To be fair, this title might be a bit misleading. It might make you think I really know what I’m talking about, and have always resisted the urge to get back with an ex. Not true. My last serious relationship was ridiculous—we were on and off again for two years, experiencing three breakups and reunifications in that short time. I’m not the expert on how NOT to get back with an ex…but I am now an expert on what you should avoid if you are going to get back with an ex.
To clarify: I don’t think getting back together is always a bad idea. Sometimes, the breakup was (a) a mistake, (b) a way for one or both of you to figure out what you really wanted from the relationship, (c) just a “break” in the first place, or (d) one of a million other things that was only meant to last for a brief period of time. But I think most of the time when people get back together, it’s because one or both of them is trying to return to a point long before the breakup. They’re trying to get back the good parts of the relationship, because sometimes, those are the only parts we remember.
But sometimes, those good parts just aren’t enough to outweigh the bad. So without further ado, here’s a step-by-step guide. You should not get back with your ex if…
…they are in love with you and you aren’t in love with them. This one has a caveat, of course. If you think you could fall in love with them, you can feel free to try. But love’s a thing that can’t be forced, and you shouldn’t get back together with someone just because they want you to. Reunification only works if both parties are equally invested in the idea. Especially do not get back together with someone who’s in love with you just because you like the idea of being loved. Trust me when I say that will backfire on you fast.
…you miss being in a relationship, but not your ex in particular. Relationships aren’t always easy, fun, and filled with flowers, puppies, and rainbows. They’re hard work. The good parts of a relationship come with a lot of additional baggage, and while you might miss the safety, security, and regular sex of a relationship, you probably don’t miss everything that made being with your ex difficult. Remember, there’s a reason you broke up in the first place—the relationship wasn’t working. So unless you’re sure that there’s been some enormous turnaround, you won’t get back to that happy, fuzzy, relationship place with your ex anytime soon. Which leads me to my next point…
…the problems that made you break up are unsolvable ones. When I was eighteen (and a freshwomyn in college), my ex-boyfriend told me out of the blue that he could see us being together for the rest of our lives; that he envisioned us buying a house together, having children…the whole shebang. I had a complete meltdown. I didn’t (and don’t) want a life like that—I wanted to be able to have a good time in college, maybe with an open relationship arrangement, and to take life as it came. We broke up, in part because we wanted totally different things out of life, and that wasn’t going to change. And when we got back together, I was somehow surprised that he still felt the same way. Lesson learned: you can’t change who somebody is, and you can’t change what they want out of life. If someone’s life goals are a deal-breaker, you’re better off staying out of the relationship. This also applies to people who are regrettably living in a long distance situation in the long term—there’s no shame in being unable to stay together because of distance, even though it’s kind of tragic.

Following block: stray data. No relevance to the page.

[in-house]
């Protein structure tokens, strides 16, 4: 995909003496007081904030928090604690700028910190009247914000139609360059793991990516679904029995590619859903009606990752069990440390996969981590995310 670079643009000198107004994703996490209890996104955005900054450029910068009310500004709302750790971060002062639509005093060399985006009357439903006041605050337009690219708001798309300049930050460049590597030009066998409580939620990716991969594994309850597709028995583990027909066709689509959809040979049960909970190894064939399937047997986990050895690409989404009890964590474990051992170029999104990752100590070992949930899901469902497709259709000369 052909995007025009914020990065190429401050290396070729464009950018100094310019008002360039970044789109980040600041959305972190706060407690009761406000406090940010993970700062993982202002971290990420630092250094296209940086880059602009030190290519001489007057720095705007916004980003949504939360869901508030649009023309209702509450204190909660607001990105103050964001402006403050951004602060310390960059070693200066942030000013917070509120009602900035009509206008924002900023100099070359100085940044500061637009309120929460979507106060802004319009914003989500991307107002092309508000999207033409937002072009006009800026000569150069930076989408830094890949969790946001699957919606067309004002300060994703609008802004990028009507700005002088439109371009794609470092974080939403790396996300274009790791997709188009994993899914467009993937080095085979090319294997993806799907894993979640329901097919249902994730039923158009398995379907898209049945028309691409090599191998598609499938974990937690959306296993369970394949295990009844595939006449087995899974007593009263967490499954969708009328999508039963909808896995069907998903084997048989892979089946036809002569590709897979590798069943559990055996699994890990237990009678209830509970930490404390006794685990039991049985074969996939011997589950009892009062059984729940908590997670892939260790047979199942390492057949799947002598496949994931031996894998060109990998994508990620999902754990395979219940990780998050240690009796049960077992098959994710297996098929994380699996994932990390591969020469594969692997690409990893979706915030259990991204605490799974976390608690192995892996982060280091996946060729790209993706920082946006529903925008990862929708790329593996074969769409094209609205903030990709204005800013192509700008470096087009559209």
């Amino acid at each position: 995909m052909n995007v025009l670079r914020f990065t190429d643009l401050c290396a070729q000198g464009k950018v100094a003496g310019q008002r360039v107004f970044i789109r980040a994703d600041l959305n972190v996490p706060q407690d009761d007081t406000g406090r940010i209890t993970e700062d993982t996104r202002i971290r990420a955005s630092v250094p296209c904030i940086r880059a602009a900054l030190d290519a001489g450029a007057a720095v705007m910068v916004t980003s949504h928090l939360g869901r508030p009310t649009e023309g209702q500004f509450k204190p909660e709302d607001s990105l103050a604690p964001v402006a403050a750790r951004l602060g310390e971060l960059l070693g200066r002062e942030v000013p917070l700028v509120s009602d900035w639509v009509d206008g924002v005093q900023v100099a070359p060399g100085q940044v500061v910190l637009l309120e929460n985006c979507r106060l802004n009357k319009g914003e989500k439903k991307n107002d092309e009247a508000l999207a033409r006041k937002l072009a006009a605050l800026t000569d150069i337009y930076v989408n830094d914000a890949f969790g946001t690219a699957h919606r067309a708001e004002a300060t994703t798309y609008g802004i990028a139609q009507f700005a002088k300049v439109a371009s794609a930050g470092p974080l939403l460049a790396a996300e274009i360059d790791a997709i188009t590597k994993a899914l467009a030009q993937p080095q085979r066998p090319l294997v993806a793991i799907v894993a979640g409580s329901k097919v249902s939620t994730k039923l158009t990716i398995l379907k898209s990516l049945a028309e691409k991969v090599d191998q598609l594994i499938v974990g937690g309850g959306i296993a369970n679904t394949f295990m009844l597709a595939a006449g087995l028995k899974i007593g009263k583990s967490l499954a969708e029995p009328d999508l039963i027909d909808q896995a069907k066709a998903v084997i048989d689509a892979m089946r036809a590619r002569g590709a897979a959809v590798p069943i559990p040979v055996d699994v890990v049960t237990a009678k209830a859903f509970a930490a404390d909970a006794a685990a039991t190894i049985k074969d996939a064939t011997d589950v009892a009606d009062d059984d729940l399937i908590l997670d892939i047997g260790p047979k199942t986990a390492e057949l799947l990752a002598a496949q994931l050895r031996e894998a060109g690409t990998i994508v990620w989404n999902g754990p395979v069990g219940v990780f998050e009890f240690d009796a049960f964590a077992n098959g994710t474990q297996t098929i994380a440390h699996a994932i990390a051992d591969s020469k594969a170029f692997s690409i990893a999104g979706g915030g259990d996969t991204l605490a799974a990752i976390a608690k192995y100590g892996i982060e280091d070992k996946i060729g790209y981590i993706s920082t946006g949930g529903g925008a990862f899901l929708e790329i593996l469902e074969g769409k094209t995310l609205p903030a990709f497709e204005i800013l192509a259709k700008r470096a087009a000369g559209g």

…you can’t be monogamous, and they are uninterested in poly or open relationships. Monogamy isn’t everyone’s cup of tea, and sometimes people’s “relationship orientations” (just like their sexual orientations) just don’t line up. If you’re non-monogamous, and your partner does not want (for whatever personal reason) to try an open or poly relationship, you’re both better off looking for people who line up with your desires. Poly people forcing themselves to be monogamous are just like monogamous people forcing themselves to be polyamorous—it just doesn’t work. There’s also no shame in admitting that your orientations just don’t match. This is the same for relationships between kinky/vanilla people who are are simply not sexually satisfied without a particular form of sex play. There’s no shame in incompatibility.
…they are unwilling to accept every aspect of your identity. My ex was the only person (other than my dad) I came out to who was surprised that I wasn’t straight. But he wasn’t just surprised—he was also a bit uncomfortable with the whole thing. Not only was he worried that I’d run off with another girl, but he also resented my attempts to play with gender presentation and figure out my own gender identity. Do not get back with somebody with whom you can’t completely be yourself. All it does is force you back into whatever closet you were in before, and that’s a shitty feeling to match all shitty feelings.
…you’re the only one willing to work on the relationship. If you’re the only one willing to work for the survival of your relationship, you should just turn around and walk out the door. This is obviously easier said than done—sometimes we want something so badly that we’re able to ignore everything about it that makes it bad for us. But if your ex just wants you to fix the problems that caused the breakup—and isn’t ready for the communication that real problem-solving will take—they’re not worth your time.
This list isn’t comprehensive, of course: there are a hundred and one other reasons NOT to get back with an ex, just like there are probably a hundred and one reasons to get back with them. But I hope these guidelines at least help to sort out a few details.
What are your reasons? Have you ever gotten back with an ex? What was it like?